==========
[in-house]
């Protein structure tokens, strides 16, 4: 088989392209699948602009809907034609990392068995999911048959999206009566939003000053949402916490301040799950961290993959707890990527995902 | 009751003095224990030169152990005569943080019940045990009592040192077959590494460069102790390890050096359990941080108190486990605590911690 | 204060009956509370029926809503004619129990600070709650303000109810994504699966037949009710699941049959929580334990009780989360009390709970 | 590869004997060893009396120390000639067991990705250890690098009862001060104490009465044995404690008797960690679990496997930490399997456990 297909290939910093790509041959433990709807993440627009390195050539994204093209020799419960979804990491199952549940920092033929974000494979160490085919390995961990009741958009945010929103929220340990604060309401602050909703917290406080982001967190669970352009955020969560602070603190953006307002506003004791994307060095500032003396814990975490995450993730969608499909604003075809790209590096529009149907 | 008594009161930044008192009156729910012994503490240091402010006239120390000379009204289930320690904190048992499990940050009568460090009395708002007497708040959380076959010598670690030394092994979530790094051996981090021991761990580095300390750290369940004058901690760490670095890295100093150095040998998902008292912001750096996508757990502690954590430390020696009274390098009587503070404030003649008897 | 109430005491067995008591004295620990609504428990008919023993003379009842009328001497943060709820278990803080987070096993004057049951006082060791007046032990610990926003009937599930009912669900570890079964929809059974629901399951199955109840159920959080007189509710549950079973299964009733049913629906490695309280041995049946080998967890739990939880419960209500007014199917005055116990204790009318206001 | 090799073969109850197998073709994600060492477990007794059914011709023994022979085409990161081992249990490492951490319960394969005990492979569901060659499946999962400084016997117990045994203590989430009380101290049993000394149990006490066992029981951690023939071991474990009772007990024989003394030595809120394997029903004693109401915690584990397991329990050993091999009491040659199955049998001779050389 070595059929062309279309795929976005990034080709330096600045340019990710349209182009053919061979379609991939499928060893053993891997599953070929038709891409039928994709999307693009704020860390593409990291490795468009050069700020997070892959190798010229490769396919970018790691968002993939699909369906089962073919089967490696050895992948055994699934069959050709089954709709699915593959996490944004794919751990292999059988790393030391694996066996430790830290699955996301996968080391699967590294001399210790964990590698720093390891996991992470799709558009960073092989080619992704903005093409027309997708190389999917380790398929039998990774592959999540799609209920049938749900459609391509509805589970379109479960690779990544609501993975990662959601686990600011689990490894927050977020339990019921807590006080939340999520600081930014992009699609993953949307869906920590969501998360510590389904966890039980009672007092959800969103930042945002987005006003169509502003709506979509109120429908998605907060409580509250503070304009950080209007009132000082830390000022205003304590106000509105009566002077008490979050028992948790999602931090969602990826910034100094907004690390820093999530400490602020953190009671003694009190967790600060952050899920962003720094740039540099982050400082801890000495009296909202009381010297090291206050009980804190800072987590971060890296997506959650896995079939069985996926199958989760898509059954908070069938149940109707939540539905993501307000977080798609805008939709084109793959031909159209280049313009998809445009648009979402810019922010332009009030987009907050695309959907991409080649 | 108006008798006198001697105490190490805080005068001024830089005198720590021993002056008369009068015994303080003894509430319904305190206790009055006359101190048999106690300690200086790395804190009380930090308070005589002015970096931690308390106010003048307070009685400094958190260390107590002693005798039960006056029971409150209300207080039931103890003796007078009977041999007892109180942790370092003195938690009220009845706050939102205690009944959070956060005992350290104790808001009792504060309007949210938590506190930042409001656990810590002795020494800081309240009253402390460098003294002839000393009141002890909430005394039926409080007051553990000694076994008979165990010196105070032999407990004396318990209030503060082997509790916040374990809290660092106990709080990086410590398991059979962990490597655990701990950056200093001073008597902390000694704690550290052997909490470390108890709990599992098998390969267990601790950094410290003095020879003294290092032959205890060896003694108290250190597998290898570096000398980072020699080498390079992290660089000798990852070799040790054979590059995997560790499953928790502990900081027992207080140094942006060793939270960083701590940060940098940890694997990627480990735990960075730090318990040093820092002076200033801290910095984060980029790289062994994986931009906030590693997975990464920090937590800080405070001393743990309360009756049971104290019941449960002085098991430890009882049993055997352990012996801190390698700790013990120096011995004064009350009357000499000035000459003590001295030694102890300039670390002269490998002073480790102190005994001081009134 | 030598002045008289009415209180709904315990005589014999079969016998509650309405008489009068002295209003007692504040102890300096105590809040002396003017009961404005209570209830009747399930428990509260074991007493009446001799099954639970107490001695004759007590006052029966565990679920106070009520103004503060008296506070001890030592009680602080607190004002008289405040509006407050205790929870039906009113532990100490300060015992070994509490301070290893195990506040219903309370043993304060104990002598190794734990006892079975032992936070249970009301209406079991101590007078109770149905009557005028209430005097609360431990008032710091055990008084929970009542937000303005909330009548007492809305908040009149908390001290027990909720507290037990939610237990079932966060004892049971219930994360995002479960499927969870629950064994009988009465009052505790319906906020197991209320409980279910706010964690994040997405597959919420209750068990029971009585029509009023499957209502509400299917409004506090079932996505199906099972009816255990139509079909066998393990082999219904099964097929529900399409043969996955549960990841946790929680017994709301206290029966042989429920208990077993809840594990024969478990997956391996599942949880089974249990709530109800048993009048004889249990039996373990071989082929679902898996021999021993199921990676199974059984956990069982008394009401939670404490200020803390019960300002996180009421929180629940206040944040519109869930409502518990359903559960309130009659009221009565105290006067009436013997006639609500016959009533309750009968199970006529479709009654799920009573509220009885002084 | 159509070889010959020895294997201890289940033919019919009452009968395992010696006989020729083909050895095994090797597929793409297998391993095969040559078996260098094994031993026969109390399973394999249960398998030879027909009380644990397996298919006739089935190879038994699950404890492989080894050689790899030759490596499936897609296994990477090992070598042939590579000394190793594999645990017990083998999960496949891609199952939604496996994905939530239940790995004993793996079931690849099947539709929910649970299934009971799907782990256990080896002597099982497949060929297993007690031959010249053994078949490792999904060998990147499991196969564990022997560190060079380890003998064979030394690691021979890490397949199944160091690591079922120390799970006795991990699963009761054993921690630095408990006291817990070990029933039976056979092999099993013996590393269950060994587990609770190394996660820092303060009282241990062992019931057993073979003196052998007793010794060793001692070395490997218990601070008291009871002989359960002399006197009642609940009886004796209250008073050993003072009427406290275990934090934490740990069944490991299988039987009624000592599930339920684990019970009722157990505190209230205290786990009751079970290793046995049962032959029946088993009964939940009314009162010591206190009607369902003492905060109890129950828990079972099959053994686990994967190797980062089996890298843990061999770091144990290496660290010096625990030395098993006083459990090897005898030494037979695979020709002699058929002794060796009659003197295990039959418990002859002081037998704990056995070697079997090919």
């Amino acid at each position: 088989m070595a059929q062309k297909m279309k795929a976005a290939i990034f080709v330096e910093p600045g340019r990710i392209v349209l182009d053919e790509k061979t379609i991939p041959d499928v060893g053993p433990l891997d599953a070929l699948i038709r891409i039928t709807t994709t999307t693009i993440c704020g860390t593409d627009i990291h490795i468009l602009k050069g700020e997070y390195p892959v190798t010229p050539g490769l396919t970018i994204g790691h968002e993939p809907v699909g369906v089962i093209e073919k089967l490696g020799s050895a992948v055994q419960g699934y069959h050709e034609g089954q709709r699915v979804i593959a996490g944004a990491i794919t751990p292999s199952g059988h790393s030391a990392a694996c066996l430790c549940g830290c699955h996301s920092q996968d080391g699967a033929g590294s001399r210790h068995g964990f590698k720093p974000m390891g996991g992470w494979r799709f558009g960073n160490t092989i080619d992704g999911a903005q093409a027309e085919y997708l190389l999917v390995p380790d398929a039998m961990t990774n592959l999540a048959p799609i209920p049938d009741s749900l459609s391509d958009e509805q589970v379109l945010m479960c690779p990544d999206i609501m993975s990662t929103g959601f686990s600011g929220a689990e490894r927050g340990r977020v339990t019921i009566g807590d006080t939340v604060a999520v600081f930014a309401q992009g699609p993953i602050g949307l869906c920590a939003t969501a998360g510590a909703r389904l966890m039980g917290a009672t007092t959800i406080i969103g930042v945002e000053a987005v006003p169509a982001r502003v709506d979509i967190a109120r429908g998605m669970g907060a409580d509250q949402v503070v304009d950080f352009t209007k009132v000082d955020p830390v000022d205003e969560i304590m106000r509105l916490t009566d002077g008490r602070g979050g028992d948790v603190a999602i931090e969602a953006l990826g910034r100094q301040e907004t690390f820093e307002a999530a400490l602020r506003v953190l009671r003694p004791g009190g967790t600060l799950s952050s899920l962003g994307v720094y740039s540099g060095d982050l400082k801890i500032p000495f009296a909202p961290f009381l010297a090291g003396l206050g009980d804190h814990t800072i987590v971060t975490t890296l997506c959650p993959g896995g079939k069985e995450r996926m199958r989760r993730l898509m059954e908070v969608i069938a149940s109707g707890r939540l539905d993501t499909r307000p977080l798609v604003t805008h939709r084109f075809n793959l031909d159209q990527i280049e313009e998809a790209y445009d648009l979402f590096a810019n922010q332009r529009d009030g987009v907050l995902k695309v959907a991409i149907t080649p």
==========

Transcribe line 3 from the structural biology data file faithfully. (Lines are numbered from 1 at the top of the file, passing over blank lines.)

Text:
């Amino acid at each position: 088989m070595a059929q062309k297909m279309k795929a976005a290939i990034f080709v330096e910093p600045g340019r990710i392209v349209l182009d053919e790509k061979t379609i991939p041959d499928v060893g053993p433990l891997d599953a070929l699948i038709r891409i039928t709807t994709t999307t693009i993440c704020g860390t593409d627009i990291h490795i468009l602009k050069g700020e997070y390195p892959v190798t010229p050539g490769l396919t970018i994204g790691h968002e993939p809907v699909g369906v089962i093209e073919k089967l490696g020799s050895a992948v055994q419960g699934y069959h050709e034609g089954q709709r699915v979804i593959a996490g944004a990491i794919t751990p292999s199952g059988h790393s030391a990392a694996c066996l430790c549940g830290c699955h996301s920092q996968d080391g699967a033929g590294s001399r210790h068995g964990f590698k720093p974000m390891g996991g992470w494979r799709f558009g960073n160490t092989i080619d992704g999911a903005q093409a027309e085919y997708l190389l999917v390995p380790d398929a039998m961990t990774n592959l999540a048959p799609i209920p049938d009741s749900l459609s391509d958009e509805q589970v379109l945010m479960c690779p990544d999206i609501m993975s990662t929103g959601f686990s600011g929220a689990e490894r927050g340990r977020v339990t019921i009566g807590d006080t939340v604060a999520v600081f930014a309401q992009g699609p993953i602050g949307l869906c920590a939003t969501a998360g510590a909703r389904l966890m039980g917290a009672t007092t959800i406080i969103g930042v945002e000053a987005v006003p169509a982001r502003v709506d979509i967190a109120r429908g998605m669970g907060a409580d509250q949402v503070v304009d950080f352009t209007k009132v000082d955020p830390v000022d205003e969560i304590m106000r509105l916490t009566d002077g008490r602070g979050g028992d948790v603190a999602i931090e969602a953006l990826g910034r100094q301040e907004t690390f820093e307002a999530a400490l602020r506003v953190l009671r003694p004791g009190g967790t600060l799950s952050s899920l962003g994307v720094y740039s540099g060095d982050l400082k801890i500032p000495f009296a909202p961290f009381l010297a090291g003396l206050g009980d804190h814990t800072i987590v971060t975490t890296l997506c959650p993959g896995g079939k069985e995450r996926m199958r989760r993730l898509m059954e908070v969608i069938a149940s109707g707890r939540l539905d993501t499909r307000p977080l798609v604003t805008h939709r084109f075809n793959l031909d159209q990527i280049e313009e998809a790209y445009d648009l979402f590096a810019n922010q332009r529009d009030g987009v907050l995902k695309v959907a991409i149907t080649p």